Greg,

Thanks for the good impression stuff. I can tell you that the seat change can reveal a very different ride on the scoot. I have two seats: the stock seat which i took apart and cut the middle out of the front foam piece,where you sit of course, and replaced this with a tempur-pedic seating pad. I must tell you Gregg and others aboard here that this change created a lower by about two inches seat...for us shor riders, but best of all it is very comfortable. When I add the one-half inch piece of Atomic Super Foam under this it should be fantistic.

I also have a short Corbin seat for the Burger that has had what the Corbin folks refer to as "a nose job", which in effect lowers your butt about one and a half inches.

Here's the deal on the big effect: the very firm Corbin seat gives you a wonderful feel of control to the machine...you are more bonded to the roll and handeling in every way....but is it firm. I wanted something in between that also gave me that sitting into the seat feeling.

The changes I have made to the stock seat have done just that.
 

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Pete said:
I personally think that the brakes are plenty powerful enough, but I also think that they lack a bit of "feel." They seem sort of "hollow" and provide little feedback as to how hard they are working vs how hard you're squeezing.
Mmmm, wondering if steel braided brake lines like the racers use would give a better positive feel? It definitely feels like the front brake lines have too much flex.

Anyone have any experince with steel braided brake lines?
 

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I have no issue with the way the brakes work on my 650. I guess after 13,500 miles I'm used to them. I've had 3 panic stops during those miles, and I feel that the braking was excellent in each case.

As for ride, the single biggest improvement you can make is to switch to Pirelli tires. They make a big difference. I just ordered another set of Pirellis today to make sure I have them when I need them. Tire availability has been sporadic with both Bridgestone and Pirelli in the sizes needed for the 650.
 

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Reg must have been reading my mind because that thought went through my head...are the brake "lines" on my almost new burgie too soft? I don't know Reg. Paul probably has it right. "Weekender riders" (well, like myself - planning on full time riding during the good weather) rarely ever go full out (10 tenths,) let alone 8/10th in any given situation. Given Pauls distance travelled vs bike experience, I tend to gravitate toward his view.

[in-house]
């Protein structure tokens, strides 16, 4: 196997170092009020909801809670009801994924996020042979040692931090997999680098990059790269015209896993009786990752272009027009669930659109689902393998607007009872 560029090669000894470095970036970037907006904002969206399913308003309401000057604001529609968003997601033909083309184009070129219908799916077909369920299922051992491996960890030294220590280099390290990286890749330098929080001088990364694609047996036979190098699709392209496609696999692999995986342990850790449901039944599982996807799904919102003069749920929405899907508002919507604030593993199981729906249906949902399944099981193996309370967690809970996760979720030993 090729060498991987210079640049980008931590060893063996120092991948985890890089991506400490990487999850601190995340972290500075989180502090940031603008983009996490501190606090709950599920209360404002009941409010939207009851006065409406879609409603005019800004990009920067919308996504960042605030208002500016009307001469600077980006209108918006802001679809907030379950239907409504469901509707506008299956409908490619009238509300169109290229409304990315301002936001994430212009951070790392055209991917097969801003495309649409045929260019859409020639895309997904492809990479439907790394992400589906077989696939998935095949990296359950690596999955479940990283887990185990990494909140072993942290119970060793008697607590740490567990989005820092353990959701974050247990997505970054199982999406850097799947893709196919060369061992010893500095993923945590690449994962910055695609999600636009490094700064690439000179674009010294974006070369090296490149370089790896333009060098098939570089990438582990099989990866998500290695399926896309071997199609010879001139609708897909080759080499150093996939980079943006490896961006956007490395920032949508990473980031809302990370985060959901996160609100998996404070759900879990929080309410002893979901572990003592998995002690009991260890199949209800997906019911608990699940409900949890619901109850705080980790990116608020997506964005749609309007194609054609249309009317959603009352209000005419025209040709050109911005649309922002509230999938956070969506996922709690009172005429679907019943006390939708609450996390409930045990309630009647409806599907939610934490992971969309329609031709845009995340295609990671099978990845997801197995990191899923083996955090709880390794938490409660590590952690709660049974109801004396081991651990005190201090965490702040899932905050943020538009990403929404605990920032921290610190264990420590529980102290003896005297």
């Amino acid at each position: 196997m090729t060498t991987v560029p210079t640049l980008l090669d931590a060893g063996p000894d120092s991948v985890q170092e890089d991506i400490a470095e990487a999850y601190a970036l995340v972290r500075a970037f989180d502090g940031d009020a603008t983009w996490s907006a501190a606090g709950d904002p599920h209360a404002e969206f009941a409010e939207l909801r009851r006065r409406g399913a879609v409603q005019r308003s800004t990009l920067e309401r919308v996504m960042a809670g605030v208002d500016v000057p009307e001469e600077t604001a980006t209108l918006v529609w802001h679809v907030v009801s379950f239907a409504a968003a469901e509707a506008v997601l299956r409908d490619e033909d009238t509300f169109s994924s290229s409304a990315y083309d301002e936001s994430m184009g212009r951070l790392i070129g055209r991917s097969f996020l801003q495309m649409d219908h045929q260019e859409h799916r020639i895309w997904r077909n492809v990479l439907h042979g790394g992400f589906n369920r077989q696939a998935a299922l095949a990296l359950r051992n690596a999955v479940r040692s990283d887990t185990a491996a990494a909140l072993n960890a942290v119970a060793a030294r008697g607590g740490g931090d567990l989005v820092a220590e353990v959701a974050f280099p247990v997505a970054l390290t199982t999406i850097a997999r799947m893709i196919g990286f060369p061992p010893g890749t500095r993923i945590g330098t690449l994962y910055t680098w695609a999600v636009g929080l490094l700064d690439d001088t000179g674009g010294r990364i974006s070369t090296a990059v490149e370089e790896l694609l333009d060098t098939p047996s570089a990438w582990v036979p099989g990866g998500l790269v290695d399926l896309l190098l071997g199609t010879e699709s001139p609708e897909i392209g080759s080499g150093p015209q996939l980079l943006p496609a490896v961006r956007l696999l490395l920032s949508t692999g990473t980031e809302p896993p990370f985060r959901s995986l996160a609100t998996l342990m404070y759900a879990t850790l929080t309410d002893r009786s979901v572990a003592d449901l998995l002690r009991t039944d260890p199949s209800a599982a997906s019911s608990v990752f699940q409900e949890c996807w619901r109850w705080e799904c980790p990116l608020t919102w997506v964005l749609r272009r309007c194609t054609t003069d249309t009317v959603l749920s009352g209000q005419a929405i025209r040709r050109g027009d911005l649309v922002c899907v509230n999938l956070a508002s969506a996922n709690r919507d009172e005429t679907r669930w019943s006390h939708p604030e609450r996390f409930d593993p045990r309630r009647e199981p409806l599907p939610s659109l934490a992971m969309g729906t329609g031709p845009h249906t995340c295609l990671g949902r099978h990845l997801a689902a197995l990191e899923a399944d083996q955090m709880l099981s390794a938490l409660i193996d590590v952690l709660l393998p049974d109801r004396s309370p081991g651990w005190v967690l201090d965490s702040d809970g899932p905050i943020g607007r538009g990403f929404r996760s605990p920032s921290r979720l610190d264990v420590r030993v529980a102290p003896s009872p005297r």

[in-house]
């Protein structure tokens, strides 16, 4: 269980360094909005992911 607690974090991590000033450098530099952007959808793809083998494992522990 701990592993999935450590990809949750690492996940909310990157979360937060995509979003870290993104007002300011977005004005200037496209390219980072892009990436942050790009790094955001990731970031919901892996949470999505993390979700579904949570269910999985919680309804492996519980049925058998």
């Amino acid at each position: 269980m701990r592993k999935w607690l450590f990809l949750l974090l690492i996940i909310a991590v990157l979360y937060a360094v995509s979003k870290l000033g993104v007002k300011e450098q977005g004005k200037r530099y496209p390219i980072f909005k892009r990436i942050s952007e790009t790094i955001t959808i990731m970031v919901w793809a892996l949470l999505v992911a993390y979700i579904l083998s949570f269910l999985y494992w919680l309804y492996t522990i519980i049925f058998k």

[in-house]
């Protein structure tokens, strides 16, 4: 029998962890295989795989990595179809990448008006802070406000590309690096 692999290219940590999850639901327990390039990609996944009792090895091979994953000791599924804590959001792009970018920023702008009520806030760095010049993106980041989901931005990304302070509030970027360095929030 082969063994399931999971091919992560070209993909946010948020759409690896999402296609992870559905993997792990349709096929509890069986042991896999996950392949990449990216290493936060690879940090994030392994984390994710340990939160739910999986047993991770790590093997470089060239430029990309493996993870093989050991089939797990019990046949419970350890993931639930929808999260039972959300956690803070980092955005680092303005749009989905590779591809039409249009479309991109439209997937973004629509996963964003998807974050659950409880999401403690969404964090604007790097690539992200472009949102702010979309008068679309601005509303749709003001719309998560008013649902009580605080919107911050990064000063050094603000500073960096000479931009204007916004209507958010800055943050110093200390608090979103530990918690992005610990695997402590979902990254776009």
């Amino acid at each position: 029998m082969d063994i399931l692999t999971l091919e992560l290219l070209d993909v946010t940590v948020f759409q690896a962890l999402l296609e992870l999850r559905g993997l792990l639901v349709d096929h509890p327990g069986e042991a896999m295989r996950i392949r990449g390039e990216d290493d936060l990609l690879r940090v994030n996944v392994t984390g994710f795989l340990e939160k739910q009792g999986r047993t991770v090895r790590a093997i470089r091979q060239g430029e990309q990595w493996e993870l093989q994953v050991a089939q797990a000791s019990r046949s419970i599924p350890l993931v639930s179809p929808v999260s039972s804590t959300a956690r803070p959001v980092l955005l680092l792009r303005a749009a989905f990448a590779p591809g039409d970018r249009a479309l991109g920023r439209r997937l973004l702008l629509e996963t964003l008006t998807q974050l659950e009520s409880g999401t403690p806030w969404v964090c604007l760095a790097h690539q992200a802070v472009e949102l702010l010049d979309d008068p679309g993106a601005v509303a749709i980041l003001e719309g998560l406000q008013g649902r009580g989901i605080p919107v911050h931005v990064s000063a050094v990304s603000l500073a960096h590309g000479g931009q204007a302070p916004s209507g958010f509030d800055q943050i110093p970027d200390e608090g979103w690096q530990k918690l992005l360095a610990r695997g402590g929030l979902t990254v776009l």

I guess I am just not that used to having to "reign in" so much "lever" to get the thing to react. Just a side glace - when I was big into bicycles, if your rim wasn't "true enough" to afford instant stopping drag when levers were applied, well, you needed to adjust your brakes (or true your rim). Given this sidenote, I found that I had "fiddled" with the "reach adjuster" dials on mine and made the fronts less "grabbable" than the rear (#2 vs a #1) and that made the front binders "feel" a little bit "soft" vs the rear (dumb butt move - I know) I was just trying to get it "dialed in" over the last few months. Now I have all the "adjustble-squeeze" afforded to me (furthest out on both levers) and the shocks set as best I can.

Maybe it is simply a matter of its heft. I think it may very well be. It's weird, but when I've had a passenger, the binders seemed to work grand, but then again, I wasn't in the "cafe racer mode" which, IMO, my 650 can lure me into, especially in the envelope that I find meself in! :roll:

I wonder about different tires...and am not looking forward to replacing mine. Hell, they are still new (OK OK - one - ONE - 5 second power brake :oops: ) Other than that one lapse of judgement/brain-fart, I hope these babies will get me over the 10k marker. Will a different name brand give me a less harsh ride? No se amigo. No se.
 

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Pete said:
I keep my feet almost perpetually in the foward angled position. I put them to the flats just to relieve myself when relaxed cruising is afforded.